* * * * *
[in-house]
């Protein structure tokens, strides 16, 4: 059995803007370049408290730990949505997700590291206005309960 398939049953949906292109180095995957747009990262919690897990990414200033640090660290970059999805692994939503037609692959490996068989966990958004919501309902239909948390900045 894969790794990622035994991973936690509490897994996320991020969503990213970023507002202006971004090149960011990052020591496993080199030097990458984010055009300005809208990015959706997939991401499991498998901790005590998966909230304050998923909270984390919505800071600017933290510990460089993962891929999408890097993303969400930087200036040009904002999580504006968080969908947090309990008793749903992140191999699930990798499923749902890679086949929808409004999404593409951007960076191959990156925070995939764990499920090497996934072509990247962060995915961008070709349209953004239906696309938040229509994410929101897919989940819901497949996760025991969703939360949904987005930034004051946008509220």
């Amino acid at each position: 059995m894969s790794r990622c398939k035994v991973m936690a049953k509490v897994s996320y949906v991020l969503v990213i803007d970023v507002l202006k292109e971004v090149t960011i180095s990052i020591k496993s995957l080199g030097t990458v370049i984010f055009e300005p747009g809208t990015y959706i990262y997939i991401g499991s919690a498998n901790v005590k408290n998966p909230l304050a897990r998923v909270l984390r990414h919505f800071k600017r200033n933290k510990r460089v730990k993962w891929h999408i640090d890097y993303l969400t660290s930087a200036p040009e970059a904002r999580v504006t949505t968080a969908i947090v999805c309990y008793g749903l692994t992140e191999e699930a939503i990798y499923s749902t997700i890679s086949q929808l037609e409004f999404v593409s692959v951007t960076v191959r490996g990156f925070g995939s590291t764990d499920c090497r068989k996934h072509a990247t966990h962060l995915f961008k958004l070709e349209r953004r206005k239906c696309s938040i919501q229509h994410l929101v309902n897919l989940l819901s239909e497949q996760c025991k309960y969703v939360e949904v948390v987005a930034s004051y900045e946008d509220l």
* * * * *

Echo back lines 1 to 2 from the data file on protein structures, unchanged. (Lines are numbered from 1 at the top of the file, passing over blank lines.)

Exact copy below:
[in-house]
């Protein structure tokens, strides 16, 4: 059995803007370049408290730990949505997700590291206005309960 398939049953949906292109180095995957747009990262919690897990990414200033640090660290970059999805692994939503037609692959490996068989966990958004919501309902239909948390900045 894969790794990622035994991973936690509490897994996320991020969503990213970023507002202006971004090149960011990052020591496993080199030097990458984010055009300005809208990015959706997939991401499991498998901790005590998966909230304050998923909270984390919505800071600017933290510990460089993962891929999408890097993303969400930087200036040009904002999580504006968080969908947090309990008793749903992140191999699930990798499923749902890679086949929808409004999404593409951007960076191959990156925070995939764990499920090497996934072509990247962060995915961008070709349209953004239906696309938040229509994410929101897919989940819901497949996760025991969703939360949904987005930034004051946008509220």